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Old October 17, 2013, 06:13 PM   #8
Kimber84
Senior Member
 
Join Date: April 8, 2013
Location: US
Posts: 384
New to Bow Hunting.

I gotta agree, back tensions are going to give you better accuracy. However, for bowhunting I can't imagine anything better than a regular trigger release. But that's just me, I've been at it 17 years and killed a pile of deer with a bow.

The new fad seems to be high speed dual cam bows, me personally I've stuck with single cams ( Bowtechs (after 3 sets of limbs i'll never buy another)and more recently Mathews). The draw cycle is much smoother and that in and of itself lends well to bowhunting scenarios.

Another thing is don't let anyone talk you into a high end Mathews, Hoyt, etc. there are plenty of lower cost options that will get the job done for you. If its something you end up liking you can always pick up barely used bows for much lower cost than new. I generally keep a bow 4-5 years and then move on, although I do still have my original Proline Mountain bow and a Hoyt Stiker that I've kept in pristine condition. Like guns, there will be bows you come across that you'll never sell. Sentimental or just it being a great setup.

Find a good arrow combination and if you get serious about it learn how to tune your bow. If you plan on using regular broadheads some sort of tuning will almost be a necessity unless the bow is just luckily set up perfectly from the get go ( if so go buy a lottery ticket)

Have someone who knows their stuff teach you the basics and help you to prevent forming any sort of target panic ( a back tension will exploit target panic, one great thing about them, trigger release are where a lot of target panic spawns from) I've struggled with target panic myself, and I imagine about everyone who shoots a lot has experienced a form of it at one time or another.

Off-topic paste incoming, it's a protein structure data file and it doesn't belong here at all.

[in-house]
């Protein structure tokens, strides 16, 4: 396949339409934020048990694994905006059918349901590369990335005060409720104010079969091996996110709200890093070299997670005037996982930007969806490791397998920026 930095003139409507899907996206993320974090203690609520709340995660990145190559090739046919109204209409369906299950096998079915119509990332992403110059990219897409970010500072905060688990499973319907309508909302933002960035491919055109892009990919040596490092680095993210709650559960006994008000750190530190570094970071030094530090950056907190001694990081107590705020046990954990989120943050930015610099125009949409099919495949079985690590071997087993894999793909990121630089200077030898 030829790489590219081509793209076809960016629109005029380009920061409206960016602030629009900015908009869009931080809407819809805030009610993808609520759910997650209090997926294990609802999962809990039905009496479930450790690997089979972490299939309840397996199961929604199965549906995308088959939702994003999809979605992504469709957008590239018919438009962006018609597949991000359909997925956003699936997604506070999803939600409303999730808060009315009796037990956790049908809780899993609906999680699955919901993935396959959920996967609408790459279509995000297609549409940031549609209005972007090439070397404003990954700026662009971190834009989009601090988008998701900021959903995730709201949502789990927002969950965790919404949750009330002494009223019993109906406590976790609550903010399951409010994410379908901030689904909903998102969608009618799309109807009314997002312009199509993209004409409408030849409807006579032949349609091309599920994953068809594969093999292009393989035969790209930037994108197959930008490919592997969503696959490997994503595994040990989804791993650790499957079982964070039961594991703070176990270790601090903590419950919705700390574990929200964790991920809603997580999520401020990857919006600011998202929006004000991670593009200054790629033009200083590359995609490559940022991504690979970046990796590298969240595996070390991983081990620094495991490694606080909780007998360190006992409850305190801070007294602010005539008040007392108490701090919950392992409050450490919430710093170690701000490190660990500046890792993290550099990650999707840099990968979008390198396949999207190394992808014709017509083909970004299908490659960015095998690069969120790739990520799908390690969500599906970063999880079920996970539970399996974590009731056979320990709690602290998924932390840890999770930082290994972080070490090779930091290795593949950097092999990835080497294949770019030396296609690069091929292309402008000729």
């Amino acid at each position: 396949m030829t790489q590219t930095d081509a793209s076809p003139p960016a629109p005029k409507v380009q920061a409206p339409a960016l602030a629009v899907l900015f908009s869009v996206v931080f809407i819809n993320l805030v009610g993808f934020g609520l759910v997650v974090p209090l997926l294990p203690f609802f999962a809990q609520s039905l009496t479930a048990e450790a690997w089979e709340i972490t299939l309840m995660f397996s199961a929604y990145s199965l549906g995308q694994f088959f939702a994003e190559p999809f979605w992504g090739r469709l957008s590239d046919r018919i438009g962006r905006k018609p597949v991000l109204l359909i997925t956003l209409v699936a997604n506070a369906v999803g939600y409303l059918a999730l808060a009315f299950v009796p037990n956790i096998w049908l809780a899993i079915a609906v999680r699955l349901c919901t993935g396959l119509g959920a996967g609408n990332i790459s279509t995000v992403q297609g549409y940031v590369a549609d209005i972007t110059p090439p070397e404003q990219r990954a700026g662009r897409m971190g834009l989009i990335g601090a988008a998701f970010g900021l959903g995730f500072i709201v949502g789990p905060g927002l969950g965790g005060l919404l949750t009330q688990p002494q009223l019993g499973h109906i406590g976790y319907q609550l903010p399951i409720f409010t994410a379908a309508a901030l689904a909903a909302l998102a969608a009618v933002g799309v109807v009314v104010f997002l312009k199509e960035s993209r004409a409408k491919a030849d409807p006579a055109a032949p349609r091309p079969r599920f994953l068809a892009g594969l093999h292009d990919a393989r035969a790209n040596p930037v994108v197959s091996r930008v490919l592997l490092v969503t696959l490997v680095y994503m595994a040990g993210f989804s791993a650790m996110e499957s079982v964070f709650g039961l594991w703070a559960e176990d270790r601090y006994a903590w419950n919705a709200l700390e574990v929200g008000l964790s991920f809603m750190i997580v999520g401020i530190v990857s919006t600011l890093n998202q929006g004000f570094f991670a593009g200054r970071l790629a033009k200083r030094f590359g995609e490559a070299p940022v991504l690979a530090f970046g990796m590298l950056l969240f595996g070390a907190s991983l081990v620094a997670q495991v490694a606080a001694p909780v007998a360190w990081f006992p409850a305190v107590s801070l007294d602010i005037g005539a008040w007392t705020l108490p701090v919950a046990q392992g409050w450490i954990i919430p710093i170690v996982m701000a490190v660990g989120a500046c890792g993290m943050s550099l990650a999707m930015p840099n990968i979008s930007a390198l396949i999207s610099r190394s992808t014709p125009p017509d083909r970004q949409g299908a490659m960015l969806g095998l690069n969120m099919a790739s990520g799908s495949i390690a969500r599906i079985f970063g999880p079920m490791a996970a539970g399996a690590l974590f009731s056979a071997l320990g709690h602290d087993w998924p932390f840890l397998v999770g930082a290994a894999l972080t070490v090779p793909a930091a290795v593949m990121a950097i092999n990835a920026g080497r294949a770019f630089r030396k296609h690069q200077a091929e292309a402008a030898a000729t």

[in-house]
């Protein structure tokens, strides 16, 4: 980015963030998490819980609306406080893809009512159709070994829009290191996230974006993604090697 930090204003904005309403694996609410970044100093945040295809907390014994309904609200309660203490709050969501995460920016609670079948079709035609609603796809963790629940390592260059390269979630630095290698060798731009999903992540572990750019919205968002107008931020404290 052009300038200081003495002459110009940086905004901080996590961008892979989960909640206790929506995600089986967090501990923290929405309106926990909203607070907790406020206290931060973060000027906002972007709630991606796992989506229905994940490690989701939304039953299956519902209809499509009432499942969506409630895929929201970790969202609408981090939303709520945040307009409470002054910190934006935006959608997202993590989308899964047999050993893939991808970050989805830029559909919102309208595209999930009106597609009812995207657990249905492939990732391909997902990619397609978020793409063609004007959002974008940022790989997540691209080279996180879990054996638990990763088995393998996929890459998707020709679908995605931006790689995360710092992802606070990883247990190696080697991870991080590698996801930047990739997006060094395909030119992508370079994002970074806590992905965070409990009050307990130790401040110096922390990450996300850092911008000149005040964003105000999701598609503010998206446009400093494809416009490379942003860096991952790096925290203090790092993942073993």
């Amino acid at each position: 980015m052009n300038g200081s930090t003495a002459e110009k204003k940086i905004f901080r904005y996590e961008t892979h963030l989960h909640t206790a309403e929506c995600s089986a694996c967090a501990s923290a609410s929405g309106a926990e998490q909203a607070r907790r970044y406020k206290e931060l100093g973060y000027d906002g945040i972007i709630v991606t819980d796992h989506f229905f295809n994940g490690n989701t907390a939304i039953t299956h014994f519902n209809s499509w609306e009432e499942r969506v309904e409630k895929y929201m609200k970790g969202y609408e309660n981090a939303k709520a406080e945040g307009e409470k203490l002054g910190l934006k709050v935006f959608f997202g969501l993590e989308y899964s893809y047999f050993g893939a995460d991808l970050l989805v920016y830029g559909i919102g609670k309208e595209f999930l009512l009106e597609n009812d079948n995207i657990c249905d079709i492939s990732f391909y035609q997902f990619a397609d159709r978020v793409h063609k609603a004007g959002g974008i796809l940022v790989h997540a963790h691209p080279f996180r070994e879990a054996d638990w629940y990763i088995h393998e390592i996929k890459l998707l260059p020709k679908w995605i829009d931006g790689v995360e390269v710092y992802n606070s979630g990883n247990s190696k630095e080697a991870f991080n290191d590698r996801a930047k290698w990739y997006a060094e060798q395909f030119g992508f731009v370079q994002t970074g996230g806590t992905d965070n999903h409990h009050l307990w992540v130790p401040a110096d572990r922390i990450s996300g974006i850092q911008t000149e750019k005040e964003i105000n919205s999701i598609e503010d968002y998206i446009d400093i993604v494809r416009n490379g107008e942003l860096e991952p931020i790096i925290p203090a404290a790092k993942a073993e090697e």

Also, practice at longer ranges than you'll hunt at. I regularly shoot 50-60 yards. Doing this forces you to concentrate on your form and follow through. It'll teach you a lot about how you're progressing. Obviously you'll want to get proficient at 20-30 before going further, but you get the idea. After shooting at longer distances a typical hunting shot of 20-30 yards will feel natural.


Broadheads can be mind numbing trying to pick one. Any good head is going to get it done no matter how many horror stories you hear. Just like with a gun you gotta put it in the right spot.

I've used muzzy, slick trick, thunderhead, razorbacks ( throw back, remember those old heads?) montecs etc... After all those my favorite heads are the Wasp Hammers and Wasp Jak Hammers. I've killed over 30 deer with the Jak Hammers and I can honestly say I've never had to track more than a few of them. They've always worked great and have taken many good bucks for me... Obviously you put a razor blade through the boiler room it'll kill them no matter the brand. Wasp certainly isn't smeared all over every hunting show or storefront, but they make good products and fully stand behind them.

Bowhunting is certainly a passion of mine and I've luckily been blessed with great access to properties to hunt. I hope you will enjoy it as much as I do.
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